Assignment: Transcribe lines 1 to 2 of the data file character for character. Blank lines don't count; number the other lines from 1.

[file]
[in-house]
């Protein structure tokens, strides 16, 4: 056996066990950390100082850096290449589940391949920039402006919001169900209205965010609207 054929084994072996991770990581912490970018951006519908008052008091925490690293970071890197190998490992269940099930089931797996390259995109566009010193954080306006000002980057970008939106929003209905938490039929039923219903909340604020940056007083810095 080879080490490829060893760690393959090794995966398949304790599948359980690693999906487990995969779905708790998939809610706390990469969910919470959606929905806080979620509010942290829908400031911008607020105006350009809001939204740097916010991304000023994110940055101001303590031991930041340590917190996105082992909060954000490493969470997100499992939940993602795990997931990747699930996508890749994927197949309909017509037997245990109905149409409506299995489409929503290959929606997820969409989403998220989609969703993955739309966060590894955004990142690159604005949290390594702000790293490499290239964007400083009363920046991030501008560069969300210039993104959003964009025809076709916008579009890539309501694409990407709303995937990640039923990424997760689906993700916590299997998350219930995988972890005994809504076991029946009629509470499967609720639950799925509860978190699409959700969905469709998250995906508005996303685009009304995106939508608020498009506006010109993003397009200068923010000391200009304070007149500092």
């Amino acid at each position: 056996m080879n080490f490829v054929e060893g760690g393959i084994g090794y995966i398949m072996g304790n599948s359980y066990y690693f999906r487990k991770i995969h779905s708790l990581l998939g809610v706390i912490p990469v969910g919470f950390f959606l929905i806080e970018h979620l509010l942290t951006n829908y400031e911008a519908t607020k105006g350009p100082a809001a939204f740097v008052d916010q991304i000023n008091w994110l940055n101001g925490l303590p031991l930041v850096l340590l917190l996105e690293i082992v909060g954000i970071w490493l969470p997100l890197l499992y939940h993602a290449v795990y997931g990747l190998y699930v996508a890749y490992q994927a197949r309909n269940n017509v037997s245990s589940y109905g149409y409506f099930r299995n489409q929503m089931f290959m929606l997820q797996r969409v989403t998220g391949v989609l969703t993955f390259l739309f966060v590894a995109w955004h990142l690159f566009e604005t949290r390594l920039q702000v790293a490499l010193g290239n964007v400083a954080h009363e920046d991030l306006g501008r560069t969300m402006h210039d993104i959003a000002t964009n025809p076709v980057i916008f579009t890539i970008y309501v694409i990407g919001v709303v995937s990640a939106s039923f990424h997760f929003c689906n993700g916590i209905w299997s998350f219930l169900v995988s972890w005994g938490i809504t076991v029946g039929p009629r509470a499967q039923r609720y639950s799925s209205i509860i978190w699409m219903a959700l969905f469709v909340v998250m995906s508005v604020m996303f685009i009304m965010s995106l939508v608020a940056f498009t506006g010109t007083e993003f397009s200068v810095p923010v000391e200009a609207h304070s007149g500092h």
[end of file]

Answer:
[in-house]
């Protein structure tokens, strides 16, 4: 056996066990950390100082850096290449589940391949920039402006919001169900209205965010609207 054929084994072996991770990581912490970018951006519908008052008091925490690293970071890197190998490992269940099930089931797996390259995109566009010193954080306006000002980057970008939106929003209905938490039929039923219903909340604020940056007083810095 080879080490490829060893760690393959090794995966398949304790599948359980690693999906487990995969779905708790998939809610706390990469969910919470959606929905806080979620509010942290829908400031911008607020105006350009809001939204740097916010991304000023994110940055101001303590031991930041340590917190996105082992909060954000490493969470997100499992939940993602795990997931990747699930996508890749994927197949309909017509037997245990109905149409409506299995489409929503290959929606997820969409989403998220989609969703993955739309966060590894955004990142690159604005949290390594702000790293490499290239964007400083009363920046991030501008560069969300210039993104959003964009025809076709916008579009890539309501694409990407709303995937990640039923990424997760689906993700916590299997998350219930995988972890005994809504076991029946009629509470499967609720639950799925509860978190699409959700969905469709998250995906508005996303685009009304995106939508608020498009506006010109993003397009200068923010000391200009304070007149500092």